3 Reasons Why 3D Printers Are Not in Homes

A technician checks on a 3D printer as it constructs a model human figure in the exhibition '3D: printing the future' in the Science Museum on October 8, 2013 in London, England. The exhibition, which opens to the public tomorrow, features over 600 3D printed objects ranging from: replacement organs, artworks, aircraft parts and a handgun. (Photo by Oli Scarff/Getty Images)
Oli Scarff/Getty Images

It has been more than four years since 3-D printing burst into mainstream consciousness. Based on media reports, it seemed that 3-D printing would transform society. This is because it was expected to upend the typical economic hierarchy. For example, industrialists, or people who own the means of production, are society’s winners in capitalism. With its ability to use a diverse variety of materials and shapes, 3-D printing would invert that hierarchy by empowering consumers to manufacture products at home. Shoes, jewelry, and, even, body parts were fair game for 3-D printing.

But the expected consumer 3-D printing revolution has not yet occurred. While exact sales figures are not available, sales for consumer 3-D printers are tepid as compared to mainstream products. When it was acquired by Stratasys, Makerbot, the most well-known consumer 3-D printer brand, had sold 22,000 printers in a period of four years.

Enthusiasm around the technology, which was palpable earlier, is now restricted to hobbyists and technologists interested in tinkering with the machine.

So, what went wrong?

A combination of lack of design innovation and inflated expectations might be to blame. Here are three reasons why the consumer 3-D printer revolution failed to take off.

1. Operational complexity reinforced by bad design

3-D printer design problems can be summed up in two words: operational complexity. With their plastic coverings and cornucopia of wires and parts, early iterations of 3-D printers were industrial and tacky. Subsequent printers have improved the design aesthetic but there is still a long way to go.

Source: www.3dprinter.com.au
Source: www.3dprinter.com.au

Consumer 3-D printers consist of similar parts as their industrial counterparts (see diagram). They have multiple moving parts that rotate across three axes. Each part moves in a synchronized fashion for smooth operations. However, the complexity, so necessary for operations, deters novices from troubleshooting 3-D printers and does not bode well for consumer adoption.

New design paradigms can also complement a 3-D printers’ operational complexity. For example, recent batches of 3-D printers have adopted a clean look of horizontal lines and glass encasements. This is a smart strategy, given that the printing process is as much a draw for 3-D printers as the machine. But, the number of parts in a 3-D printer (which hasn’t reduced significantly) can serve to further reinforce the perception of a complex and geeky machine.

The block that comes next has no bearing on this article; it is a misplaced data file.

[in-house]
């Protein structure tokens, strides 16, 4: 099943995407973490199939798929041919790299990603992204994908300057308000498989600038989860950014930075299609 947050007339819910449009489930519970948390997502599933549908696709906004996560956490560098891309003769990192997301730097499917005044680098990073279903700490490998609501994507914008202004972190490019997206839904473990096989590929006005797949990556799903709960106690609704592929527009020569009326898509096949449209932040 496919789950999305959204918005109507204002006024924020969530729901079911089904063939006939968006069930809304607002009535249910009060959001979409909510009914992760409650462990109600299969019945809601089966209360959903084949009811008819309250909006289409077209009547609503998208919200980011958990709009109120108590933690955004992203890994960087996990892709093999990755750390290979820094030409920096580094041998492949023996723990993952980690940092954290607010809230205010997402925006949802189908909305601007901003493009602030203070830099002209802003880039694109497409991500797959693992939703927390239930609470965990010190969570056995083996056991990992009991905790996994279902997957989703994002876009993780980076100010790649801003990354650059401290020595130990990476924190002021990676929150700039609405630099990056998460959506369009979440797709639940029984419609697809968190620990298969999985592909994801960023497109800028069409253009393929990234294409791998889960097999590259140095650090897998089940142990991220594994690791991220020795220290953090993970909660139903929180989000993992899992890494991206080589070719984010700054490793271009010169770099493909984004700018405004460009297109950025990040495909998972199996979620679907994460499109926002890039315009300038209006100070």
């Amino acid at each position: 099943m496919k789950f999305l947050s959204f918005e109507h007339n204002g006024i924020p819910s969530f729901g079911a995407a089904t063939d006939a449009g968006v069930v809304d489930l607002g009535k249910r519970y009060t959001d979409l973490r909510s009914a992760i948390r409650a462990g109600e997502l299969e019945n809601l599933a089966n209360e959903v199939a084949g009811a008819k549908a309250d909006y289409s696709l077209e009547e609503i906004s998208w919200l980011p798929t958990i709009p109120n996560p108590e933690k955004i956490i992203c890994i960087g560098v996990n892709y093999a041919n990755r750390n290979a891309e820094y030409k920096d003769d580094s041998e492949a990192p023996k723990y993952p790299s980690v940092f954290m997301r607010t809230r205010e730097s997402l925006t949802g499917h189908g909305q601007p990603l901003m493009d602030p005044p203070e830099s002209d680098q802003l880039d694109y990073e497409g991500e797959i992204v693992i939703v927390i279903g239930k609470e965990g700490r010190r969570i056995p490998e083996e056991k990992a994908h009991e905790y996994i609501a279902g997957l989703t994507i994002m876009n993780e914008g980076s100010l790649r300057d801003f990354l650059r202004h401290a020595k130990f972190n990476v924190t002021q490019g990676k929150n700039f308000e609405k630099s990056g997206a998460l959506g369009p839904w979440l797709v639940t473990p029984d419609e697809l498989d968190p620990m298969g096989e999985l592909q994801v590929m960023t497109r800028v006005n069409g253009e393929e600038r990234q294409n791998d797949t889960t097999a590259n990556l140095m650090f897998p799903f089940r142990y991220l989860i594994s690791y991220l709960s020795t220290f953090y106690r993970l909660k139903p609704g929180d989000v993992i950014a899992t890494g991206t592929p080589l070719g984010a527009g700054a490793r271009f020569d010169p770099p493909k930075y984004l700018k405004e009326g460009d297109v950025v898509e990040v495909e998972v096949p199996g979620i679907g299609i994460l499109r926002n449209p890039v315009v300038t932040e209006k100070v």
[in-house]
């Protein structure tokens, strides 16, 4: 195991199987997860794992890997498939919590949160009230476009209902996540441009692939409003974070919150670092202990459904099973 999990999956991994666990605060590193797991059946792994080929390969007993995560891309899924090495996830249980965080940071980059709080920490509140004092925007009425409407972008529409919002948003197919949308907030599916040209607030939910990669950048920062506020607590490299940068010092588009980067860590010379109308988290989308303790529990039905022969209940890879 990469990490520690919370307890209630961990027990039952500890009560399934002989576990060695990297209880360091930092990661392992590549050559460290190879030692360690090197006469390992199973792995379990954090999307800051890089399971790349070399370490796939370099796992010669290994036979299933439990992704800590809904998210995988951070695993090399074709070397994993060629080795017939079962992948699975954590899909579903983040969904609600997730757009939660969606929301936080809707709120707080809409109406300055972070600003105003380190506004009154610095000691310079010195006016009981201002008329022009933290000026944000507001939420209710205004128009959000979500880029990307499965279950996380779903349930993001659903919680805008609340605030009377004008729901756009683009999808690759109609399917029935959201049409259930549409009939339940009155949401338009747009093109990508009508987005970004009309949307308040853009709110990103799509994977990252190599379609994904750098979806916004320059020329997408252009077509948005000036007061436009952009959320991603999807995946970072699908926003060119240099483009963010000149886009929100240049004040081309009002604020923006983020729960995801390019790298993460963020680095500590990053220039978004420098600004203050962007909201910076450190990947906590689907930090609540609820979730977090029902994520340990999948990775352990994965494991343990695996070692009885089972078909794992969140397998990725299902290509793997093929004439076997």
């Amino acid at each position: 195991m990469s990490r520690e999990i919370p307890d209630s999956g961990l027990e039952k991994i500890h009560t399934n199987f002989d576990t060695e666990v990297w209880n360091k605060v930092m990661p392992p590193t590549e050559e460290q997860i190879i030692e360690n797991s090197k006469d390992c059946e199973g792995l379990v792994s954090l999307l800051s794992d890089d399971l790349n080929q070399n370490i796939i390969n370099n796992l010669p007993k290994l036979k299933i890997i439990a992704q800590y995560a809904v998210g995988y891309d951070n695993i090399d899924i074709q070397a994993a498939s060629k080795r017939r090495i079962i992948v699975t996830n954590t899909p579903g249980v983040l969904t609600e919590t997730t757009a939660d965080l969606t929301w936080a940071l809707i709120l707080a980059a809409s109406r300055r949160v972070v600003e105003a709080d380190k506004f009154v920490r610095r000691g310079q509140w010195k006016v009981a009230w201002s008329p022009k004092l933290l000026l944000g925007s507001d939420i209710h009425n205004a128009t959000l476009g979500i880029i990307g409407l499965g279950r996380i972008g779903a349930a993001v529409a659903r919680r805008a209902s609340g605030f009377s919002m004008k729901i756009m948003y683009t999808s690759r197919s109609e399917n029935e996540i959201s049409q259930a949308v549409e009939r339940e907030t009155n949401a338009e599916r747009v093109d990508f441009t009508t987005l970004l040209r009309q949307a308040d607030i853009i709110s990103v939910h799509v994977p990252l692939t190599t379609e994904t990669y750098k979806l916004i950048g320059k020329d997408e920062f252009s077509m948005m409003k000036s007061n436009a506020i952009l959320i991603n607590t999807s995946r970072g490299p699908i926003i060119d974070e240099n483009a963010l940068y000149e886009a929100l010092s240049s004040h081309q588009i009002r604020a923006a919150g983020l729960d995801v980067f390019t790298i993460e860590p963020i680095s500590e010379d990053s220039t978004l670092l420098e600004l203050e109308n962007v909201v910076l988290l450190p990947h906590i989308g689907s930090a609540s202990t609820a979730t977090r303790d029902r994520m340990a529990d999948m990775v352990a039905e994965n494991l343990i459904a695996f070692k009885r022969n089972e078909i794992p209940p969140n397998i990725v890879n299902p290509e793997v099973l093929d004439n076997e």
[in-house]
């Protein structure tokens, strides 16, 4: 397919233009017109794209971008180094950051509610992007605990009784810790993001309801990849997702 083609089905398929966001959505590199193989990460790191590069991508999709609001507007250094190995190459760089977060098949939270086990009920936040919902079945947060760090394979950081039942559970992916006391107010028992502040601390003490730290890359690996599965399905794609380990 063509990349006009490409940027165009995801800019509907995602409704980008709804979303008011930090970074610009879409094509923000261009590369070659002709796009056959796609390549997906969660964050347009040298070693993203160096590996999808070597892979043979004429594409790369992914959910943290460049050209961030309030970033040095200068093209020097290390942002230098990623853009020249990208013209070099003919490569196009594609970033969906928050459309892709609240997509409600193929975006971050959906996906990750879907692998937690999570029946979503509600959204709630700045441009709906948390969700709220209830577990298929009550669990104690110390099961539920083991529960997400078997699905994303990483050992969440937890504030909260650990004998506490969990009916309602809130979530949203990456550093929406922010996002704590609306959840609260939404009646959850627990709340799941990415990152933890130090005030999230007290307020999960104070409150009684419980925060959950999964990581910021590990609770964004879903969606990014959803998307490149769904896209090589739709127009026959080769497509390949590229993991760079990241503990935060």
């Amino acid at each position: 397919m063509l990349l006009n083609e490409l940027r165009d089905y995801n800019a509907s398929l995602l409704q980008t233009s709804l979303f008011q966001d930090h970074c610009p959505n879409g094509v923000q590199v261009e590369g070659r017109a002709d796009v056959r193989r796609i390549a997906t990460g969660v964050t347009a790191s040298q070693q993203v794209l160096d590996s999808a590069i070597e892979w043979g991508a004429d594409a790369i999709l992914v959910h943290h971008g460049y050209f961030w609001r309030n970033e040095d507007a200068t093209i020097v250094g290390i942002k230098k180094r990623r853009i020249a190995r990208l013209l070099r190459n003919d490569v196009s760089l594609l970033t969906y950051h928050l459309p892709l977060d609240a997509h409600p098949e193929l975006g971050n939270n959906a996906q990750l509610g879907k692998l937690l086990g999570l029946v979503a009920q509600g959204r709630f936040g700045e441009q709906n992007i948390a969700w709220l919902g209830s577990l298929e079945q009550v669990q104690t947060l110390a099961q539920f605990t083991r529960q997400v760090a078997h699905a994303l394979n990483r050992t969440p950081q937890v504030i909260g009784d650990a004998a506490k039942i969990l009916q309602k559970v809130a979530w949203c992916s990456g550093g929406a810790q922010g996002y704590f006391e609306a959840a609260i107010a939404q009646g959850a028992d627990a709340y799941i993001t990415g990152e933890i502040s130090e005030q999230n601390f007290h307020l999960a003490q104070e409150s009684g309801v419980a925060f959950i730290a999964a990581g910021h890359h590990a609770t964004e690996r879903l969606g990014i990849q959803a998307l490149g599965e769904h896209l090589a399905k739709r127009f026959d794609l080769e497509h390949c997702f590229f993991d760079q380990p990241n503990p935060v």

A close up taken on March 12, 2014 at the University Hospital in Dijon, eastern France, shows a 3D printer used for the reproduction of the skull of a patient. Dijon's pioneer surgery service uses a 3D printer to prepare tailored facial implants with greater precision, and to reduce operation lenght. (Photo by Jean-Phillipe Ksiazek/AFP/Getty Images)
Jean-Phillipe Ksiazek/AFP/Getty Images

2. Lack of killer applications

All successful consumer products start by solving a particularly important problem. For example, the personal computer gained widespread adoption in offices and businesses after the spreadsheet tool became popular. With their assortment of apps and web-based capabilities, mobile devices, such as smartphones and tablets, are quasi-offices on the move.

3-D printers are yet to find a single killer application. It is difficult to imagine consumers 3-D printing a trinket much less a body part for themselves. With their operational complexity and bad design, 3-D printers add to the friction of a consumer’s life.To be fair, this is partly a function of the technology itself. Consumer 3-D printers are limited in the number and variety of household objects that they can print. For example, printing even simple trinkets requires time and resources. As a result, their utility in the average consumer’s life is more of a hobby than a necessity.

A MakerBot 3D printer creates an object from molten plastic at the 2013 CeBIT technology trade fair on March 5, 2013 in Hanover, Germany. CeBIT will be open March 5-9. (Photo by Sean Gallup/Getty Images)
Sean Gallup/Getty Images

3. High costs

3-D printers are expensive. Makerbot retails at an average price of more than $1,000. To be sure, there are a number of 3-D printers available below $1,000 and, even, $500. But these printers are manufactured by small outfits without support systems and are aimed at the hobbyist and education markets. As such, they are not designed to replicate the capabilities of sophisticated 3-D printers. Further, their design envisions a network with support capabilities consisting of experts or, at least, power users.

The retail price of a 3-D printer also does not account for operational costs. For example, it does not include prices for materials required to 3-D print objects. Two-dimensional printers use readily available material – ink and paper – for their operations. While their prices have been trending downward, PLA and ABS, the most commonly-used types of plastics used for printing, are expensive. Similarly, investment in 3-D modeling software (required to design objects before printing them) is also necessary. Although free options are available online, 3-D modeling software is limited in functionality and utility. As such, economies of scale, which enable manufacturers to mass-produce objects at cheap prices are currently absent in the case of 3-D printers.
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